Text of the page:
Former CIA Director John Brennan, a vocal critic of President Trump, found out he had been blocked from accessing his classified notes and records while working on his new memoir.
He writes in his forthcoming book, Undaunted: My Fight Against America's Enemies, at Home and Abroad, that after months of "haggling" he discovered the CIA was abiding by the directive Trump gave in August 2018 "that purportedly forbids anyone in the intelligence community from sharing classified information with me."
The White House confirmed the directive was being enforced, which is news considering the New York Times reported in May of last year that the president never revoked Brennan's security clearance.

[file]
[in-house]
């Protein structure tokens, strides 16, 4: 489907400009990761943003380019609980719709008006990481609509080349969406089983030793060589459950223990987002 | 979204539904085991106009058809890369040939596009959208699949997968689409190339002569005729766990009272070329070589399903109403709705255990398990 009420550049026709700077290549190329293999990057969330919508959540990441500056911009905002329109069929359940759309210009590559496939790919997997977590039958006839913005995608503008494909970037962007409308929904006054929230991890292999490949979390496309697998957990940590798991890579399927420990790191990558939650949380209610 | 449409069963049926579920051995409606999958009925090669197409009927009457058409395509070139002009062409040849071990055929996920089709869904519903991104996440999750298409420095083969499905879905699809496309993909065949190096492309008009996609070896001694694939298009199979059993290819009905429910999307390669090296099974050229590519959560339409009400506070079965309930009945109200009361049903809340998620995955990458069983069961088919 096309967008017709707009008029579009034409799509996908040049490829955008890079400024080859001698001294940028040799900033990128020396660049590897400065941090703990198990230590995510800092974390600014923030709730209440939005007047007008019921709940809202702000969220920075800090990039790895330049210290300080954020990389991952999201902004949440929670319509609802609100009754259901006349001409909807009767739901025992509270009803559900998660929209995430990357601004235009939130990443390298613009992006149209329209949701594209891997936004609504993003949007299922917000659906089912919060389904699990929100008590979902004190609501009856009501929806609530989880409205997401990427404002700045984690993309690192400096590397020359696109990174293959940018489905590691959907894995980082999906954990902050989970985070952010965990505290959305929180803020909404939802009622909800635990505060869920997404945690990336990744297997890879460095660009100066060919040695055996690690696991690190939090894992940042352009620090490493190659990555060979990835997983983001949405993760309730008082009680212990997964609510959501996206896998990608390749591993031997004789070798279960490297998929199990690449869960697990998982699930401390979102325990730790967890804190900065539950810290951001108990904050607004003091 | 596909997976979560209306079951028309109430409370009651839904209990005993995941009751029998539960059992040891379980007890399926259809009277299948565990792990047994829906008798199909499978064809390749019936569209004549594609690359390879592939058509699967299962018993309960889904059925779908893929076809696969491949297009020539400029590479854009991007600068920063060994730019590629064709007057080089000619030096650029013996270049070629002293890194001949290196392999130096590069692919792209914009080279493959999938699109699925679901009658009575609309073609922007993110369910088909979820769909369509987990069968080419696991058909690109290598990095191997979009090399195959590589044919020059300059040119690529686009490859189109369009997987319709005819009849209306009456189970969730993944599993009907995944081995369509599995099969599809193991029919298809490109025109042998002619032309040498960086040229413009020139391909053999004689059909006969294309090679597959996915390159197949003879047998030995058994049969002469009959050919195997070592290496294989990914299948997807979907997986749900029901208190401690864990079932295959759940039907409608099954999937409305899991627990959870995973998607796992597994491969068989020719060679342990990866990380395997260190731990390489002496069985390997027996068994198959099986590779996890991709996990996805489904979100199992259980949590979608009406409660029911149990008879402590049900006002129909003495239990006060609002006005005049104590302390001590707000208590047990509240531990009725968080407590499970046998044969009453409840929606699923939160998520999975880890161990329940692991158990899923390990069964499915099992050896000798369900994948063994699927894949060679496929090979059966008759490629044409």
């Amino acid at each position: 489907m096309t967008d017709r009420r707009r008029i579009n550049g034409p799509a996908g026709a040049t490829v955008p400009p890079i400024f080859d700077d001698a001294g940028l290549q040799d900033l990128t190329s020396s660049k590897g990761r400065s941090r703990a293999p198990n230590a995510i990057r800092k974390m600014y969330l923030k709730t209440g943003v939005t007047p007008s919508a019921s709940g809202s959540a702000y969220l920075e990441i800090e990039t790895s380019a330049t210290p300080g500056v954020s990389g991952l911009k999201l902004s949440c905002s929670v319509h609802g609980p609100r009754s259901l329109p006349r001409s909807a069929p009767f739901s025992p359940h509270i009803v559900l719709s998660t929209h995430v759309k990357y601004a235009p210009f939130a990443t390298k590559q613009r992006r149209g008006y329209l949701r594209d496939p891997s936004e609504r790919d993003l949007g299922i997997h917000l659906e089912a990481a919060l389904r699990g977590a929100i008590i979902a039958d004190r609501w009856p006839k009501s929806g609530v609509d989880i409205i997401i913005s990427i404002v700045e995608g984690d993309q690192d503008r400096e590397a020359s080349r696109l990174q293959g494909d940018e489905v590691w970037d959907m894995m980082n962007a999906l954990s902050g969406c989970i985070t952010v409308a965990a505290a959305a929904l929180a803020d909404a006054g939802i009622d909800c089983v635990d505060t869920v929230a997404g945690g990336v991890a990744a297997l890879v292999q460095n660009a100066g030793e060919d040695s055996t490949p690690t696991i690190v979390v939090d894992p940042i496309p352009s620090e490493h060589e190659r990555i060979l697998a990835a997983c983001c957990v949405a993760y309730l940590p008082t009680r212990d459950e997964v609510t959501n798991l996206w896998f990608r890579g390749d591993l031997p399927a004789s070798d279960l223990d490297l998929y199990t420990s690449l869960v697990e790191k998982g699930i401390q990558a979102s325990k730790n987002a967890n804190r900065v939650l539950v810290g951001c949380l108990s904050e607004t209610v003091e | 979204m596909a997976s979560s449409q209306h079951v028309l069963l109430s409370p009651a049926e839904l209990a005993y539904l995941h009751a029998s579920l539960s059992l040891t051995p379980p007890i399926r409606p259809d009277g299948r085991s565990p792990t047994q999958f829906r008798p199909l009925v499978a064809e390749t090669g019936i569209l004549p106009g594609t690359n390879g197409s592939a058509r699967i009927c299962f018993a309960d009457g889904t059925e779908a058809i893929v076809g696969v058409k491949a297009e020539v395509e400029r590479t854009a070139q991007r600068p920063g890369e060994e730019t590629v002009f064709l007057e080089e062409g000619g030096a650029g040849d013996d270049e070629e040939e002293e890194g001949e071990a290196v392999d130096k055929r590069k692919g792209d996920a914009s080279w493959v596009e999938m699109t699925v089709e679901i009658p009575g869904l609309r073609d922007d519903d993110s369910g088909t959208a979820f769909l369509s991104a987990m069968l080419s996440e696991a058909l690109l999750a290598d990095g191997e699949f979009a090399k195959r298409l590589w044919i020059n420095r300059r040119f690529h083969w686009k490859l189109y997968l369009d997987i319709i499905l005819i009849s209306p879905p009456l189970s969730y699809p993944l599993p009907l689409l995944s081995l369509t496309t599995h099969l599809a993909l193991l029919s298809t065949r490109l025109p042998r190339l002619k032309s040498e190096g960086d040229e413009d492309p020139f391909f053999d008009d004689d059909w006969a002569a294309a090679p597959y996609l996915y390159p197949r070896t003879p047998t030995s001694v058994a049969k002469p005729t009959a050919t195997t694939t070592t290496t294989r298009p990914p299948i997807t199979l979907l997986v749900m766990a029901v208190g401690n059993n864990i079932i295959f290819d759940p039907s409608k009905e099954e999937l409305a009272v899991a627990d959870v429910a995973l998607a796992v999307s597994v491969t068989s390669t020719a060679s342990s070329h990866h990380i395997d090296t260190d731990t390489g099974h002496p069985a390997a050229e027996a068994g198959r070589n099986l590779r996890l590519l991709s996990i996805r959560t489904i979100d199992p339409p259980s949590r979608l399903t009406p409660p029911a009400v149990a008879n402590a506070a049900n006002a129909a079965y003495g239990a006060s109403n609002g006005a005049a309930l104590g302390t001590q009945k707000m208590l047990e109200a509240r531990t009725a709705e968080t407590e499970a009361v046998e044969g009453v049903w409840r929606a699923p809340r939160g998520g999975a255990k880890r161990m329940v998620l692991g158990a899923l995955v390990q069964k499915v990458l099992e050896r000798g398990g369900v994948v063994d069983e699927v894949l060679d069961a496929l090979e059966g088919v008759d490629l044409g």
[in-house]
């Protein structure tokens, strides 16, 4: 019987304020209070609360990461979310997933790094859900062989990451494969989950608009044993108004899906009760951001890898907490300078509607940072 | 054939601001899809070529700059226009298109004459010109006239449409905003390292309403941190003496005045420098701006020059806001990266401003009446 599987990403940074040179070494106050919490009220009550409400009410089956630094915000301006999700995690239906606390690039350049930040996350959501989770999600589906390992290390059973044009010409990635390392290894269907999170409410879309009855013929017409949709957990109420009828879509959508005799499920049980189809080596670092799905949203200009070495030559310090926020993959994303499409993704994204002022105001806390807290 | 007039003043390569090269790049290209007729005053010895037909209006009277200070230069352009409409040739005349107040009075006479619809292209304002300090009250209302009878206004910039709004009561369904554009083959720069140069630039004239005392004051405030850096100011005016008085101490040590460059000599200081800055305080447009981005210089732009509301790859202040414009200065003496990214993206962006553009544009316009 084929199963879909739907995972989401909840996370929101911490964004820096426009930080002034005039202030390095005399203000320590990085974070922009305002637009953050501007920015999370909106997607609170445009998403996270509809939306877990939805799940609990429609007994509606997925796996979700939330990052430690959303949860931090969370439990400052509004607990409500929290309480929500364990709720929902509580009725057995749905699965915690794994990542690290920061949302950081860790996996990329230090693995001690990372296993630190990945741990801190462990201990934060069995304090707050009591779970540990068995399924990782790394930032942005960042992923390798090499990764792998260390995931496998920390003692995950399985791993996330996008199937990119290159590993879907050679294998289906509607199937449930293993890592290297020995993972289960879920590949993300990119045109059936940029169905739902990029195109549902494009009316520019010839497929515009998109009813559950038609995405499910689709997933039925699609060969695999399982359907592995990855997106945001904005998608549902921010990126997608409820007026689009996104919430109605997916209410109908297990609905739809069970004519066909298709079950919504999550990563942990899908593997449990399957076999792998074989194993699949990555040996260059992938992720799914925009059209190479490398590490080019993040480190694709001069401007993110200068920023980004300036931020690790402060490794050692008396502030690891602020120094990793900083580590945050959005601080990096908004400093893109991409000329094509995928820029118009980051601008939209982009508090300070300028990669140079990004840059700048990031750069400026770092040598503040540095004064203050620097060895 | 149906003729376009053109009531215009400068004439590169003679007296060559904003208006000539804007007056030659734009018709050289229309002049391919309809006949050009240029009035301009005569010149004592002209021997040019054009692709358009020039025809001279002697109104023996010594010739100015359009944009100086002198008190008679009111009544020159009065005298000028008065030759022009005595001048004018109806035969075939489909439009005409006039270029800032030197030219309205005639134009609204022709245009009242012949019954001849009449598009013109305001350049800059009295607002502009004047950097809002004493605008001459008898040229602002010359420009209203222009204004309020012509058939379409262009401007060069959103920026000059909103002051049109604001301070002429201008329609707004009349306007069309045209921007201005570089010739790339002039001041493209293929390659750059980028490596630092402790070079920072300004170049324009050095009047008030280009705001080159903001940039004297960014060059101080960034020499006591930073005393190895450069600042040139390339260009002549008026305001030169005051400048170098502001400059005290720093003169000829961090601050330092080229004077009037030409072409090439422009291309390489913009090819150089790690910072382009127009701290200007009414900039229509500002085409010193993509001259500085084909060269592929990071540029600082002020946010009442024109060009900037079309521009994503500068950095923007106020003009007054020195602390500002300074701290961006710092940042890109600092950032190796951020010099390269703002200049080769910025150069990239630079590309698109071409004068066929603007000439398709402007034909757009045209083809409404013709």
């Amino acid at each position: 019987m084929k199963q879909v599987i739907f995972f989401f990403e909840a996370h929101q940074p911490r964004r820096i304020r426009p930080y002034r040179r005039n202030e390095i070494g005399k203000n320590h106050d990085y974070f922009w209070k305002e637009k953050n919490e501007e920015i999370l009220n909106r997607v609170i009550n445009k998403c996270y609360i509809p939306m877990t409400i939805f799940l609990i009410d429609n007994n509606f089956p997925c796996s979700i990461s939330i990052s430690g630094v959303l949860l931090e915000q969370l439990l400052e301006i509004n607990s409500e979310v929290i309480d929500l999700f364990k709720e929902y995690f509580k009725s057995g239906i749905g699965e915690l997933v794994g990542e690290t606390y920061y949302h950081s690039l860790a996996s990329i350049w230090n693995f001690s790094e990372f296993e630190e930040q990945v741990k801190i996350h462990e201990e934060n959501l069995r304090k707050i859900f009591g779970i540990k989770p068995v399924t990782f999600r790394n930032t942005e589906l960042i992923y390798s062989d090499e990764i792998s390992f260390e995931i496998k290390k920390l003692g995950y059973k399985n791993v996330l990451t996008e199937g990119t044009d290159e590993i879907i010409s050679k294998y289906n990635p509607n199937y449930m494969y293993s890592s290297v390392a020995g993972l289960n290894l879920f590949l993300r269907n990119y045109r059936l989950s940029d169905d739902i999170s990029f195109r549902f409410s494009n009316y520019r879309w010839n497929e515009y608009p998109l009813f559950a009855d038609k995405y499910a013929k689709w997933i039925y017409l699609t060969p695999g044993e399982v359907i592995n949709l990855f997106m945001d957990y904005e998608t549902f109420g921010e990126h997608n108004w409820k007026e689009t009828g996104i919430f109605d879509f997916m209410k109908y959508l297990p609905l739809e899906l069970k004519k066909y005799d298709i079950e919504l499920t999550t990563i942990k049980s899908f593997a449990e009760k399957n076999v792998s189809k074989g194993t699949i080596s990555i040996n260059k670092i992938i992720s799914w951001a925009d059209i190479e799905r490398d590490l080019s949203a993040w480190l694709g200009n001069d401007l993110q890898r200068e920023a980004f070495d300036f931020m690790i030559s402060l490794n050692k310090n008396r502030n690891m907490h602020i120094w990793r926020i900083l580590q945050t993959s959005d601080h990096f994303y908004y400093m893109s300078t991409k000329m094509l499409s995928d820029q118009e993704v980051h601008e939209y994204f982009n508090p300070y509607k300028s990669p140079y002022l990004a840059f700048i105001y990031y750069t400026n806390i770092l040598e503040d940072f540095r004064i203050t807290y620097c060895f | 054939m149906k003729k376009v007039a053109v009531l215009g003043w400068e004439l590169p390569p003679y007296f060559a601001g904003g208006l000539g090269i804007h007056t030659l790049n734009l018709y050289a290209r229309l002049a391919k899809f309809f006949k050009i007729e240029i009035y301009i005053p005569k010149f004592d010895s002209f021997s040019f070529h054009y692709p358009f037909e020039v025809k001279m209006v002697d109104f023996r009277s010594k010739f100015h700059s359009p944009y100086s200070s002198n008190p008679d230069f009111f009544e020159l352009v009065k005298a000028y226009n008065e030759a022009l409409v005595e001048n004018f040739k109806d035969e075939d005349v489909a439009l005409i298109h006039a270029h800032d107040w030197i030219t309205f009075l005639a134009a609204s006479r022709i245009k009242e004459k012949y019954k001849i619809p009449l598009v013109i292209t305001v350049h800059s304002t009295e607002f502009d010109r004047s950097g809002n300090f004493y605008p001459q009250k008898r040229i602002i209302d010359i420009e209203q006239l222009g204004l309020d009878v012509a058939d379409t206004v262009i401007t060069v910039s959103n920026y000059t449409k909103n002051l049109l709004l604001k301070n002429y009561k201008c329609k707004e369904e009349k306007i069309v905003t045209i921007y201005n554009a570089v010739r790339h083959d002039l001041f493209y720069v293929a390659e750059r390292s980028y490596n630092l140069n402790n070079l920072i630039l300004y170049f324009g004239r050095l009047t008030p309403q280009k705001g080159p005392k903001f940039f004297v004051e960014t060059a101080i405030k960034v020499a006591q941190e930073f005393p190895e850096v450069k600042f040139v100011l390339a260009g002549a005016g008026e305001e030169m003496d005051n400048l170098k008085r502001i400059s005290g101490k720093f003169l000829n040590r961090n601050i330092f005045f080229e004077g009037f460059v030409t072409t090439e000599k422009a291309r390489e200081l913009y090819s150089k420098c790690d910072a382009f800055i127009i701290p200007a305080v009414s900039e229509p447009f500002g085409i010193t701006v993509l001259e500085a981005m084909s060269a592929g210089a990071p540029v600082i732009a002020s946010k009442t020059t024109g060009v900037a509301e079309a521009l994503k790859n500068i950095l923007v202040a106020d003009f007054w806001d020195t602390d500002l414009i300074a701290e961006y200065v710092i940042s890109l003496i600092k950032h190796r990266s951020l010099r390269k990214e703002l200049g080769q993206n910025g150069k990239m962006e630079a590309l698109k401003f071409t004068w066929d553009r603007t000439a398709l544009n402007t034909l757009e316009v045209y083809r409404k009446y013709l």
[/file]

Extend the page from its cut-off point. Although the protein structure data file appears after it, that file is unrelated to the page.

"The President has constitutional authority to control access to classified information, which he exercised here in view of Mr. Brennan's erratic behavior and the President;s belief that access to classified information should be solely for the benefit of the government and the American people," White House spokesman Judd Deere said.
Brennan, who acknowledges he is in the "crosshairs" of the criminal inquiry into the Russia investigation led by U.S. Attorney John Durham, claimed he asked the CIA for his official records including his personal notes and any classified CIA documents that he had signed, but the agency denied his request.